Roberto Mancini, the Manchester City manager, made the unexpected declaration yesterday that Chelsea, whose first serious test of the season comes at Eastlands this lunchtime, will "probably win the Premier League easy".
Mancini, whose deference to his old friend Carlo Ancelotti included the observation that City were "lucky" in their 4-2 win over Chelsea at Stamford Bridge in February, also suggested that his club cannot yet be regarded as Chelsea's equals, despite a £130m summer outlay. "I think that we must work for this because to beat the strong teams we must improve year after year, match after match," he said. "But I think we have good players. When all these players are together we can change everything."
City's Adam Johnson has not yet reached his potential, Mancini believes, and his comments on England's new prodigy yesterday reflected a view that the winger must not get carried away with his meteoric rise, fine though his club and international form have been. "Adam is a young player who can improve a lot," Mancini said. "I would like him to understand that sometimes it is important for a player to play for the team."
Asked if Johnson needed to keep his feet on the ground, Mancini replied: "Yes. I think so. Not just for Adam, for all young players that sometimes think they have arrived at the top and it's finished. When you arrived at the top it's very difficult. It's easy for a player like Adam who has good quality to arrive at the top. But when you arrive there, you must stay there always. You can go behind. To prevent this he must work better than before."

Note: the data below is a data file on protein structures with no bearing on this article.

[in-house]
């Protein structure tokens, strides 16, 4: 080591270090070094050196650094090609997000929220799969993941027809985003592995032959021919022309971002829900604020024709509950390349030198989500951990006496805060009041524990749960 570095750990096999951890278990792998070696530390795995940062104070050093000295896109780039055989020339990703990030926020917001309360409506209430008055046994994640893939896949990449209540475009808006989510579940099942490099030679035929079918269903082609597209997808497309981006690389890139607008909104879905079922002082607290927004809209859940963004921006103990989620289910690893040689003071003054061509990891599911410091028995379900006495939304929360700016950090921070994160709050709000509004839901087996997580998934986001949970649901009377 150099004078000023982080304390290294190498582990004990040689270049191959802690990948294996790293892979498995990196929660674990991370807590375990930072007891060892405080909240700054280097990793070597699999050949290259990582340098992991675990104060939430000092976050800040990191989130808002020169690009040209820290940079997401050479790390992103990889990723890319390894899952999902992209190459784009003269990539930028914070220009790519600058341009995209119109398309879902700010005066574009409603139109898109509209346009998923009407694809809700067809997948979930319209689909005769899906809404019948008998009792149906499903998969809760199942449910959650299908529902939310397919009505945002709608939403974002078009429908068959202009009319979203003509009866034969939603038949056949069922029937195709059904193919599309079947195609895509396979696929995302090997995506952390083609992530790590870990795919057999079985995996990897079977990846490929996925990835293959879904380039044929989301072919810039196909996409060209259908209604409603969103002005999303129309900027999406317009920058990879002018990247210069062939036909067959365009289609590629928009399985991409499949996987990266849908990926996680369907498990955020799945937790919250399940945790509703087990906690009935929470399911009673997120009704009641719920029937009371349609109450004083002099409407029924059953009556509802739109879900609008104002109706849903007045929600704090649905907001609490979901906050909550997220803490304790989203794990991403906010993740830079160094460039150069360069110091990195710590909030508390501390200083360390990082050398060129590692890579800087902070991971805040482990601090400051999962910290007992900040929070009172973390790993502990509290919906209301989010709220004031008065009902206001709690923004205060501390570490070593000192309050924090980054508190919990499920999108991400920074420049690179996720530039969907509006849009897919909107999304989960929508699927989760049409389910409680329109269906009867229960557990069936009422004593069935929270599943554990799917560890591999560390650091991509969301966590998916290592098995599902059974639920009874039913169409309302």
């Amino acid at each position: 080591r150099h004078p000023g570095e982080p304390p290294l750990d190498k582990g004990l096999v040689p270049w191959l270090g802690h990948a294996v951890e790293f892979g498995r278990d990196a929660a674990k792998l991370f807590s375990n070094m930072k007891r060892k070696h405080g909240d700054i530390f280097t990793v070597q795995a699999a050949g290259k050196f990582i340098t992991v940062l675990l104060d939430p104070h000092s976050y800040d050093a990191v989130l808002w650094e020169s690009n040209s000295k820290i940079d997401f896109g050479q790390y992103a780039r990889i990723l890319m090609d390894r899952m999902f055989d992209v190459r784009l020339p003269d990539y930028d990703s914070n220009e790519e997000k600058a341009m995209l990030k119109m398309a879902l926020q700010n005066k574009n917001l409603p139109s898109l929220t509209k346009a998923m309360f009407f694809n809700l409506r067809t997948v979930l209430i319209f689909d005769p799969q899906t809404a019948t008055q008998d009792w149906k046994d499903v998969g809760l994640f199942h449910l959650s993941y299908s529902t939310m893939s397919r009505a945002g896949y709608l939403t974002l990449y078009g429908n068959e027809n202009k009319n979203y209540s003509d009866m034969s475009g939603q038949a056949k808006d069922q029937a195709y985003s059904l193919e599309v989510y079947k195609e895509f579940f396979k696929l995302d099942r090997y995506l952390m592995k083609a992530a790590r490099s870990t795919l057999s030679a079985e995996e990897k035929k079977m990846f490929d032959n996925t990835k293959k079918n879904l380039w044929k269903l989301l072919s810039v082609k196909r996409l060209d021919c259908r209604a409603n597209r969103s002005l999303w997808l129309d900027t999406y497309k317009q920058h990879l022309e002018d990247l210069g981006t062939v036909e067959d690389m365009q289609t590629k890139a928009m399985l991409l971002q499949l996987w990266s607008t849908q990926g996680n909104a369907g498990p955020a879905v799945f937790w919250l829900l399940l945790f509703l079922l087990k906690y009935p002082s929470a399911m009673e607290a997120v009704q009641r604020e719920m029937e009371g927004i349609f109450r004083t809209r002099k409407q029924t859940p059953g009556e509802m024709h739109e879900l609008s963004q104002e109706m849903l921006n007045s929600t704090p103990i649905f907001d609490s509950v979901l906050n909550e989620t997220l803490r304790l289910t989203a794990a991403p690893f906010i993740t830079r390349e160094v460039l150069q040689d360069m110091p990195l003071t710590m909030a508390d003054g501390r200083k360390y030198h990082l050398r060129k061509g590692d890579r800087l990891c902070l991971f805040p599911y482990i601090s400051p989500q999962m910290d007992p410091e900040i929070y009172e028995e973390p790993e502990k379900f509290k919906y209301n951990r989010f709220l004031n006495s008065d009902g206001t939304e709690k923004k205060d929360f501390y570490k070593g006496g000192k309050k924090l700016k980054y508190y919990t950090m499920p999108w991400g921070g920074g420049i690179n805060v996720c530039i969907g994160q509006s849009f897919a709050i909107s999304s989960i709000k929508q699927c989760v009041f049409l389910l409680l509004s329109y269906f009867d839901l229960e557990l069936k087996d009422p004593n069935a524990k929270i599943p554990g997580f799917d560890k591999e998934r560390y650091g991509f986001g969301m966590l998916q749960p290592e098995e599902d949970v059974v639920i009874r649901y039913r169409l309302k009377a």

An examination of Mancini's relationship with Ancelotti shows how the City manager, perhaps like Johnson against Liverpool last month, did not always take well to being substituted. Ancelotti was assistant to Italy coach Arrigo Sacchi in March 1994 when Sacchi decided to take off Mancini at half-time and replace him with Gianfranco Zola. Mancini, already understudy to the absent Roberto Baggio, was incensed and told Sacchi he would never play for Italy again. Ancelotti, who saw the outburst coming, attempted to head it off, but failed. The 2-1 defeat to Germany in Stuttgart was to be Mancini's 34th and final cap.
"He has this [authority]. His behaviour is very calm but he understands football well," Mancini said yesterday of his compatriot. "He played football at the maximum. We had a fantastic relationship and he is a very, very fantastic person."
The two managers' friendship was cemented in the Italy side at Euro '88 in Germany and the World Cup two years later. They have faced each other as club managers 18 times so far, Ancelotti enjoying eight wins to Mancini's seven, though the City man has grounds to feel he is in the ascendant. Last February's victory at Stamford Bridge made it four wins in five games against Ancelotti.
Mancini is ruing an injury list which sees Shaun Wright-Phillips joining Alexander Kolarov and Mario Balotelli on the sidelines with a knee injury. Emmanuel Adebayor is fit to resume a relationship Mancini admitted in an interview yesterday was tempestuous, disclosing that "it is true we argue and I know he is not happy".
Mancini also remarked on how "if a player is playing you are the best manager, if he is not playing you are the bastard manager". Given the competition in his squad, he can be grateful for an afternoon in the company of a fellow Italian with whom he is never known to have had a touchline spat.